LONDON (Reuters) - British prompt gas prices rose on Monday as summer maintenance outages reduced output from North Sea fields, leaving the UK gas market undersupplied.
The within-day gas contract added 0.50 pence to 65.75 pence per therm, while day-ahead gas traded at 65.35 pence, up 0.65 on Friday’s closing level.
Britain’s gas market was around 5 million cubic metres per day (mcm/d) short of supply on Monday morning, National Grid data showed, after maintenance work cut flows through the Bacton Seal, St. Fergus and Teesside terminals.
“There also seems to be a trip in Norway,” one UK gas trader at a utility said, referring to an unplanned production cut announced by Norway’s Statoil.
Output was set to be reduced by 8.6 mcm/d until midday on Monday, Statoil said in a market message.
Britain’s storage levels remained well below the same time last year, but sites were gaining stock steadily.
Britain’s largest storage site at Rough was 69 percent full on Sunday, compared with 95 percent the same time last year, Thomson Reuters Commodities data showed.
Three liquefied natural gas (LNG) deliveries are scheduled to arrive in Britain over the coming week, with a rare cargo from Algeria expected at the Isle of Grain terminal on Tuesday.
Front-month September rose in line with the bullish prompt, adding 0.50 pence on its previous close to 65.30 pence.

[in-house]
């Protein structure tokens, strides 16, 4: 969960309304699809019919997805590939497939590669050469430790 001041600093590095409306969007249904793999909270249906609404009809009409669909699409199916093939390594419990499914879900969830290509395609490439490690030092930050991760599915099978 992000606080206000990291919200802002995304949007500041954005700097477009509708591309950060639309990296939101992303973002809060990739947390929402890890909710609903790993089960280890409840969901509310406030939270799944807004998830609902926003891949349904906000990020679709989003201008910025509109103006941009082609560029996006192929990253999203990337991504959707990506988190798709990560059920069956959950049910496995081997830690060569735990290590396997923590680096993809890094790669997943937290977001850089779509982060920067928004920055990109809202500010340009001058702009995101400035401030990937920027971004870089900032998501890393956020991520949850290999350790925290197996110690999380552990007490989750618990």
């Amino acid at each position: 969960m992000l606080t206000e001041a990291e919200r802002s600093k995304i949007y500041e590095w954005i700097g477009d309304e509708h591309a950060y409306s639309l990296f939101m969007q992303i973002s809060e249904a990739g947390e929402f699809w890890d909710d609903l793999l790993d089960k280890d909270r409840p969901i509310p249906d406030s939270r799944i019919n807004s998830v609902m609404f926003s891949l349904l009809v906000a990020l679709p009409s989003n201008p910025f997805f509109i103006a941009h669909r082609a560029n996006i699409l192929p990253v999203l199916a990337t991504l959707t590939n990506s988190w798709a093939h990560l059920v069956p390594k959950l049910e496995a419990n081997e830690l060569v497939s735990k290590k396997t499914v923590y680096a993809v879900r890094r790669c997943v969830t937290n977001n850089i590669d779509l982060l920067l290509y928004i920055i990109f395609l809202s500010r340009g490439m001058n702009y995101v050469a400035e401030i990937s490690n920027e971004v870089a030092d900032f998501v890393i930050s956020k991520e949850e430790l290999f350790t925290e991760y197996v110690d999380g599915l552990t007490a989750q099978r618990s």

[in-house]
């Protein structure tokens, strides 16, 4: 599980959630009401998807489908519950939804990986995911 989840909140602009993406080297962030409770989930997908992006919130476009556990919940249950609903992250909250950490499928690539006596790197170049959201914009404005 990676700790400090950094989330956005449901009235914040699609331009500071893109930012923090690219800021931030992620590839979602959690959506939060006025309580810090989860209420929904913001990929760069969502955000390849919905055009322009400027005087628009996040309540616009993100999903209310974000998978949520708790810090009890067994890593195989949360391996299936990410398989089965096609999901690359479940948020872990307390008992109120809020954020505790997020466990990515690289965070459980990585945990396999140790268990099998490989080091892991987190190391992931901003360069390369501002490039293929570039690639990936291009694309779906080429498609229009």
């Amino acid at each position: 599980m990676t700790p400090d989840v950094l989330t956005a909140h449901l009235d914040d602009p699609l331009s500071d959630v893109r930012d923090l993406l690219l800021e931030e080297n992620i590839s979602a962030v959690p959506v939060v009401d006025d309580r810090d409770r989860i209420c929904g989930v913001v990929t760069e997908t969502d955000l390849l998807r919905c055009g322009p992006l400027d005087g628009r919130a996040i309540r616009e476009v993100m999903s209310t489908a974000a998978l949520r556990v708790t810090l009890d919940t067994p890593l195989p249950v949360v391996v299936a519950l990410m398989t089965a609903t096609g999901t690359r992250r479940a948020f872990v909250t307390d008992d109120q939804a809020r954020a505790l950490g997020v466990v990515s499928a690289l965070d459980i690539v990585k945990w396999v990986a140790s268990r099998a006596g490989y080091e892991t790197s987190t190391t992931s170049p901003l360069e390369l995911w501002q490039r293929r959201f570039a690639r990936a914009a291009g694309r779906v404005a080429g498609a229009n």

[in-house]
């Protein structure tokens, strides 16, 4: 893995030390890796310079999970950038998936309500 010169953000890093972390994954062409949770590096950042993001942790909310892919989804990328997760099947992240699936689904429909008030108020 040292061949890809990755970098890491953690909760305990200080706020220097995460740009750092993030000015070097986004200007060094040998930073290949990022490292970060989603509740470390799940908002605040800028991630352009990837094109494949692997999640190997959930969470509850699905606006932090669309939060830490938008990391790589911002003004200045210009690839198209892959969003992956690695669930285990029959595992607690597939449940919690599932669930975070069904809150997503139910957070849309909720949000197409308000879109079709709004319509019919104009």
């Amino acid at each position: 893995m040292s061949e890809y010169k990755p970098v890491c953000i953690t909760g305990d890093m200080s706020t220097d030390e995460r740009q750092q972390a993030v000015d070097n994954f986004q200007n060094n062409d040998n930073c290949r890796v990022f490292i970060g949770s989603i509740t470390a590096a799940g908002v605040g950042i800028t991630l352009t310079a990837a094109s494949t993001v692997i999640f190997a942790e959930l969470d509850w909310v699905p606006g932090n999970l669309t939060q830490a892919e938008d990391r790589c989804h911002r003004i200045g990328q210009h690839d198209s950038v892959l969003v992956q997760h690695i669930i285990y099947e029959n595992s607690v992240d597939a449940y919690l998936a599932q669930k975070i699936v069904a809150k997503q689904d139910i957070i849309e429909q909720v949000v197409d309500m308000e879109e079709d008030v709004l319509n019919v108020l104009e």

A fall in crude prices on Monday morning led to losses on the benchmark front-season gas contract.
The winter 2013 contract traded down 0.90 pence to 71.60 pence, after Brent crude slipped back below the $109 per barrel level.
In Britain’s over-the-counter power market prices rose mildly on the back of the strong gas market but gains were limited by a healthy power supply picture.
All of Britain’s nuclear power units were generating power again on Monday following the restart of the 620-megawatt (MW) Hartlepool 1 unit.
Day-ahead baseload power rose 30 pence to 48.45 pounds per megwatt-hour.
Analysts at Marex Spectron expected that temperatures around seasonal averages could lift demand for cooling in Britain, which is fuelled by electricity.
“Showery conditions are expected to continue this week, but temperatures around the seasonal average could support the air-cooling load,” they said in a report.
Reporting by Karolin Schaps; editing by Keiron Henderson